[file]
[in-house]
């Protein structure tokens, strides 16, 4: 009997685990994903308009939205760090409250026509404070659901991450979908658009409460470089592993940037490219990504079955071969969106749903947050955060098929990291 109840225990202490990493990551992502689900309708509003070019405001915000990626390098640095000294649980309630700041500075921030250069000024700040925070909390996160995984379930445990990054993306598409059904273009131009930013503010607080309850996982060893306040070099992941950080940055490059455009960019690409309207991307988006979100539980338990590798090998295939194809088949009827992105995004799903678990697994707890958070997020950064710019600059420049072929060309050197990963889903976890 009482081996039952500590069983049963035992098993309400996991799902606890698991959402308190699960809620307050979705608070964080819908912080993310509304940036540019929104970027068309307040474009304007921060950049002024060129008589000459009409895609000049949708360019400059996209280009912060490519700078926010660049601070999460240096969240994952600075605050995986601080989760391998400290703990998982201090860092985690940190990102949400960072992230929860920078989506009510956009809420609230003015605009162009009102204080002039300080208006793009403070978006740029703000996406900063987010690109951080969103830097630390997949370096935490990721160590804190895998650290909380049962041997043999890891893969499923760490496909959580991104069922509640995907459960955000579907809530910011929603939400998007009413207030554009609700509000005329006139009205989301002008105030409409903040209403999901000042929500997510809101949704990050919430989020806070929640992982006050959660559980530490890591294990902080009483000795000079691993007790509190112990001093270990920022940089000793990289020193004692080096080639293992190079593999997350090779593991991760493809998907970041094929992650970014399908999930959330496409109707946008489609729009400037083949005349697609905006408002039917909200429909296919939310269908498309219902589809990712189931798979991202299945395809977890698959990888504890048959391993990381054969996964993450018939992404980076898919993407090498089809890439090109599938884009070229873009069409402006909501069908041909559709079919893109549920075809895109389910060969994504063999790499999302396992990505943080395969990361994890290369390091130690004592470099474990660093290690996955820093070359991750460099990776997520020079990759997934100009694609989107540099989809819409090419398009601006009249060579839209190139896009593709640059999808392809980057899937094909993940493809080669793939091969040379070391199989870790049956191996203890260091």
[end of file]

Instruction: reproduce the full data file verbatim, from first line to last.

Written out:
[in-house]
């Protein structure tokens, strides 16, 4: 009997685990994903308009939205760090409250026509404070659901991450979908658009409460470089592993940037490219990504079955071969969106749903947050955060098929990291 109840225990202490990493990551992502689900309708509003070019405001915000990626390098640095000294649980309630700041500075921030250069000024700040925070909390996160995984379930445990990054993306598409059904273009131009930013503010607080309850996982060893306040070099992941950080940055490059455009960019690409309207991307988006979100539980338990590798090998295939194809088949009827992105995004799903678990697994707890958070997020950064710019600059420049072929060309050197990963889903976890 009482081996039952500590069983049963035992098993309400996991799902606890698991959402308190699960809620307050979705608070964080819908912080993310509304940036540019929104970027068309307040474009304007921060950049002024060129008589000459009409895609000049949708360019400059996209280009912060490519700078926010660049601070999460240096969240994952600075605050995986601080989760391998400290703990998982201090860092985690940190990102949400960072992230929860920078989506009510956009809420609230003015605009162009009102204080002039300080208006793009403070978006740029703000996406900063987010690109951080969103830097630390997949370096935490990721160590804190895998650290909380049962041997043999890891893969499923760490496909959580991104069922509640995907459960955000579907809530910011929603939400998007009413207030554009609700509000005329006139009205989301002008105030409409903040209403999901000042929500997510809101949704990050919430989020806070929640992982006050959660559980530490890591294990902080009483000795000079691993007790509190112990001093270990920022940089000793990289020193004692080096080639293992190079593999997350090779593991991760493809998907970041094929992650970014399908999930959330496409109707946008489609729009400037083949005349697609905006408002039917909200429909296919939310269908498309219902589809990712189931798979991202299945395809977890698959990888504890048959391993990381054969996964993450018939992404980076898919993407090498089809890439090109599938884009070229873009069409402006909501069908041909559709079919893109549920075809895109389910060969994504063999790499999302396992990505943080395969990361994890290369390091130690004592470099474990660093290690996955820093070359991750460099990776997520020079990759997934100009694609989107540099989809819409090419398009601006009249060579839209190139896009593709640059999808392809980057899937094909993940493809080669793939091969040379070391199989870790049956191996203890260091």